My next advice would be to never think that your plans are set in stone. Learn through experimentation because it's one of the best ways to actually figure out where you and your skills shine. Taking up an opportunity that you didn't envision yourself taking is not a waste of time. In fact, if an internship experience makes you realise that this particular field is not for you, it's time well spent because now you can focus on finding what you do like without that nagging feeling of regret. Sometimes you have to go through the wrong keys to find the right one and it is okay. You’re not running out of time.

A tip that worked wonders for me when I was trying to find my first internship (little did I know it would bring me a step closer to my first full-time job) is to apply on multiple platforms. LinkedIn and Internshala are major platforms that help you find internships/jobs but this isn't where the search ends. If you’ve always wanted to work with a company but they don’t have openings right now, send them an email, if there is a small business or a start-up you think would be a cool place to work and learn, DM or email them (in a professional capacity, of course). We always talk about how we shouldn’t be afraid to 'shoot our shot'. Well, it's great advice here as well. Take that chance, send that email, build your network. Don’t wait for one platform to present an opportunity to you. Instead, create multiple opportunities for yourself. Always have backup options ready, dream big, go for the riskier positions but always have a plan-B to fall back on.

Marketing Hues has been a dream come true. It has provided me with a million opportunities to learn and grow so quickly that sometimes it doesn't feel real and I often ask myself “Why me? Why was I selected from a big pool of candidates while others weren't?”. We all have these moments of self-doubt but one thing that keeps me grounded is that there is always a reason why you are where you are. A 'thing' that sets you apart. In my case, it was the power of being proactive. What landed me my first job wasn’t that I’m pursuing a ‘fancy’ degree or that I had heaps of past experience. It wasn’t like that, in fact, it was my zeal to learn, grow and take charge that eventually worked in my favour. It was the power of follow-up.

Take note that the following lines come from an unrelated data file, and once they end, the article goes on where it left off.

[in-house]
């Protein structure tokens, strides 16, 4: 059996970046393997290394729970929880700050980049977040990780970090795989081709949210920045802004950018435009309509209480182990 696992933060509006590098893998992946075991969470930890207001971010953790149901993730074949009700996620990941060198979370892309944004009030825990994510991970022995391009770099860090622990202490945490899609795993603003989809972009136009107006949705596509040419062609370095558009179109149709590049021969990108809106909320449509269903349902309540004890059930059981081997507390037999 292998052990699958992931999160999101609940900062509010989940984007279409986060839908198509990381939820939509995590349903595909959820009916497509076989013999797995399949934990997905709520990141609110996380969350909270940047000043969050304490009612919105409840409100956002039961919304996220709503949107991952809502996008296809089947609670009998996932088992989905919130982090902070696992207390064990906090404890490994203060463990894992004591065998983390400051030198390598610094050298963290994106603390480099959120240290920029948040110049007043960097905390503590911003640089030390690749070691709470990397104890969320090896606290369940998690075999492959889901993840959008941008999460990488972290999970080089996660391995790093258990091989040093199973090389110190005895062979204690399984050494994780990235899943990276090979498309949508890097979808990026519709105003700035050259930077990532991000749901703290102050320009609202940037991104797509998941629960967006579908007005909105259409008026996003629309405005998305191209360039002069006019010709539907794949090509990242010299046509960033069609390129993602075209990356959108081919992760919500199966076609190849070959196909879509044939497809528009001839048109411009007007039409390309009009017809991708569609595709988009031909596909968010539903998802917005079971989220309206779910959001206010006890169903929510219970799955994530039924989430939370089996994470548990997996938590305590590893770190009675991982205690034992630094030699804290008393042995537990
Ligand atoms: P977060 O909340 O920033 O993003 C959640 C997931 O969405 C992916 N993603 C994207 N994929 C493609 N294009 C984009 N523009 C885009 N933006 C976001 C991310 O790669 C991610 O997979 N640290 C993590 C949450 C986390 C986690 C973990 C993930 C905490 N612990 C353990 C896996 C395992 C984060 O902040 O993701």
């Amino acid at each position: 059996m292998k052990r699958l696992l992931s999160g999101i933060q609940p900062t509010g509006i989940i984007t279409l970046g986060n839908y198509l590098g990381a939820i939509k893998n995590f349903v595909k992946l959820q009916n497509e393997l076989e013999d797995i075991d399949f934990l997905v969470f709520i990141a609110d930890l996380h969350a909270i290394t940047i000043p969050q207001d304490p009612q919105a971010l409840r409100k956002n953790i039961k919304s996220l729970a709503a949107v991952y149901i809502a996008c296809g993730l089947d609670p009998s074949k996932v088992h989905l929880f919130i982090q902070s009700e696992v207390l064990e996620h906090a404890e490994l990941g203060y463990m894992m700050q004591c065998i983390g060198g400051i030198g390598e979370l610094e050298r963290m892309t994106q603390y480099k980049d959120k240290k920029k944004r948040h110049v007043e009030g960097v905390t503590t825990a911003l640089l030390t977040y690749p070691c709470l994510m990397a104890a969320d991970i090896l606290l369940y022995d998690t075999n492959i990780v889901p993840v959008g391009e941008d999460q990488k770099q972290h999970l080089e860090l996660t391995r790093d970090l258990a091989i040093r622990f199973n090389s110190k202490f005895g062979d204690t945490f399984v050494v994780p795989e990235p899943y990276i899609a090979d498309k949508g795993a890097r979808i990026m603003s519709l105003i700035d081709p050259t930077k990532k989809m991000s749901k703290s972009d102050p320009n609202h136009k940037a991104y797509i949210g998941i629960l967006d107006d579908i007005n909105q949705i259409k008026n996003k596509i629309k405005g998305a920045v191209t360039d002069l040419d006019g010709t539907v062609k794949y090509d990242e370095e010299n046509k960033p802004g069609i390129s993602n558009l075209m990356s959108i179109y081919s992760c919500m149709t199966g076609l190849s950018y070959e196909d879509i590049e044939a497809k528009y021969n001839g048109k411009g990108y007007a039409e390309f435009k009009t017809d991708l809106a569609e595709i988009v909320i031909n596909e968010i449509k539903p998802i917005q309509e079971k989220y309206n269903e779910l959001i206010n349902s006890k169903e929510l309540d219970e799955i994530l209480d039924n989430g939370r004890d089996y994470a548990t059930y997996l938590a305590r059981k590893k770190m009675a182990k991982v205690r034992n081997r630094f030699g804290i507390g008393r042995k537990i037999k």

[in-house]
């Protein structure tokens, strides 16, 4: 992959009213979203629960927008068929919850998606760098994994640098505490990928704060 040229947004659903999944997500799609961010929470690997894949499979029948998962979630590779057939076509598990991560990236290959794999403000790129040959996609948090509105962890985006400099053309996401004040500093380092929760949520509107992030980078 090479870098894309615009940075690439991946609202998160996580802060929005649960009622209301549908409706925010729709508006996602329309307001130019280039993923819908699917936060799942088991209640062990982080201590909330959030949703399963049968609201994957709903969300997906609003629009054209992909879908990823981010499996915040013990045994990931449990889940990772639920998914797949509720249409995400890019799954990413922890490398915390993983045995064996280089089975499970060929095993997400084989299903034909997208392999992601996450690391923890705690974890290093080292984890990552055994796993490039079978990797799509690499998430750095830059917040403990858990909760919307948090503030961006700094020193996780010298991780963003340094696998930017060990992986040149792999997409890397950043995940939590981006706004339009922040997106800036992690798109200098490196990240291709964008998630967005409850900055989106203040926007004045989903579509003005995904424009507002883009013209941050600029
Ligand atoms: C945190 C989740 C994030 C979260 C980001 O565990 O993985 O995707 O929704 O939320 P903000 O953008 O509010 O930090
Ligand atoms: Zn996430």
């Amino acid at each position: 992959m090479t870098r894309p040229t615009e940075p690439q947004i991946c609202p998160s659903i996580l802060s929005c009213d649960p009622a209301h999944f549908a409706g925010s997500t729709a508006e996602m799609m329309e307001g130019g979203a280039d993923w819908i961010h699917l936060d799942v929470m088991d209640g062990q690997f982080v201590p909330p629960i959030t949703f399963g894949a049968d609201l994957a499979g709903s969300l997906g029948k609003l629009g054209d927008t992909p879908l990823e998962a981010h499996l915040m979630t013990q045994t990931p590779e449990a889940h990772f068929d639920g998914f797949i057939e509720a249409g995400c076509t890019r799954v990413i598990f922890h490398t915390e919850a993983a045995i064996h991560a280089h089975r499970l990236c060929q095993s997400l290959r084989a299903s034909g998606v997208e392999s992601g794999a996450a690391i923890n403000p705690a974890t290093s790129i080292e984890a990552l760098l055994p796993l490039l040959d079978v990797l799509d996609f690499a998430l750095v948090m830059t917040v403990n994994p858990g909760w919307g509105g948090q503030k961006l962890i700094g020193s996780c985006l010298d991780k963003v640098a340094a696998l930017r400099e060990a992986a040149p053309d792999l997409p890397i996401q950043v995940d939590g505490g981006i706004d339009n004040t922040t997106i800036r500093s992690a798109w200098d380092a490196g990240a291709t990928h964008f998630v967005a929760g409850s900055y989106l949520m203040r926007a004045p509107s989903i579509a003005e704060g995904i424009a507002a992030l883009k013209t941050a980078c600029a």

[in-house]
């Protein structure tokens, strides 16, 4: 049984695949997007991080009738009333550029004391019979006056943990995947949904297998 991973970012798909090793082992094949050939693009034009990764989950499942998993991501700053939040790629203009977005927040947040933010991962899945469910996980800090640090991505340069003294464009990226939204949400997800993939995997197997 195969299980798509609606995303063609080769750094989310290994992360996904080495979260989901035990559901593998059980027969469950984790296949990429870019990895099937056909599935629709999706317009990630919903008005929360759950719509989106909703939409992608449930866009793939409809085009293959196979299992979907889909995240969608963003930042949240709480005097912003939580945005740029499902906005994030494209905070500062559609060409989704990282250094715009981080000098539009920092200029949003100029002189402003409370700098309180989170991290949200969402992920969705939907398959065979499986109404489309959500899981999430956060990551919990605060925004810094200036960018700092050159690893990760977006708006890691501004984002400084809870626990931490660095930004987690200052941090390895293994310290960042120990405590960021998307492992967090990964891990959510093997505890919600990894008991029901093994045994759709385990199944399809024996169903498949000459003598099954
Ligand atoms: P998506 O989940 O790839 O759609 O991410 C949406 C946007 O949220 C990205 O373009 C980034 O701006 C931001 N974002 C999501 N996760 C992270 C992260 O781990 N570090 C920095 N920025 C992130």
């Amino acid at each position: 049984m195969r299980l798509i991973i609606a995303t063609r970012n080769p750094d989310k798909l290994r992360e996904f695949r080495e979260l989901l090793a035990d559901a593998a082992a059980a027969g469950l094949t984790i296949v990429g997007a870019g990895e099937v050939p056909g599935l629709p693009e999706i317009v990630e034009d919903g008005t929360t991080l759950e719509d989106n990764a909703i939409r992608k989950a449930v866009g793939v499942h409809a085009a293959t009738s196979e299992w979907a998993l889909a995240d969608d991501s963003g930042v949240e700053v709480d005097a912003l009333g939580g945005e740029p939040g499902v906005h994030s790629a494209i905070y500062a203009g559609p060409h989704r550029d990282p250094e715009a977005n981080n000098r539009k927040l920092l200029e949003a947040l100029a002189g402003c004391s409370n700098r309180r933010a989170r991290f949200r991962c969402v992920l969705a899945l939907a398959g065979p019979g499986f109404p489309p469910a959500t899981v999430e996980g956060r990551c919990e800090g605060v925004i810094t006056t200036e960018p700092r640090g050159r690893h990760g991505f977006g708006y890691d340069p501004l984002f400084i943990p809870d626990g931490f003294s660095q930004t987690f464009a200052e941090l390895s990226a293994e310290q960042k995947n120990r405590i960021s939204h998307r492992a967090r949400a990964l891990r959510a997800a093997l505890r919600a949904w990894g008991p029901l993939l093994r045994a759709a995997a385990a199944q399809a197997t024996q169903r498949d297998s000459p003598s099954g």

It's no secret that the world turned upside down last year or that everybody suffered in their own way. For me, being in a different city, away from my family for over a year, scared beyond measure for everyone, and anxious with the additional pressure of college and house chores wasn't a pretty time. In fact, '2020 was brutal' is an understatement. Everyone struggled in 2020 but that doesn’t mean your struggle is any more or less than someone else’s. It took me a whole year to come to terms with this fact and prioritise my mental health. This year I realised, investing in yourself is truly the best investment. Because when I was feeling better about myself, I was able to see more opportunities that came my way, I was able to visualise and attract what I wanted. And that's not to say I am perfect now, we all have our own battles to fight and we keep fighting every day but what I have been learning this year is to compartmentalise and not let the bad overshadow the good. There is one thing that my mother often tells me. It fills me with energy to hustle, make the best of my opportunities and give my all. She says, “Don't think that your time is coming, think that your time has come”. So let this be a warm hug and a pat on your back to go out in the world (not literally, please be safe!) and make things happen for yourself.

Spoiler Alert- Your time has come, go shine!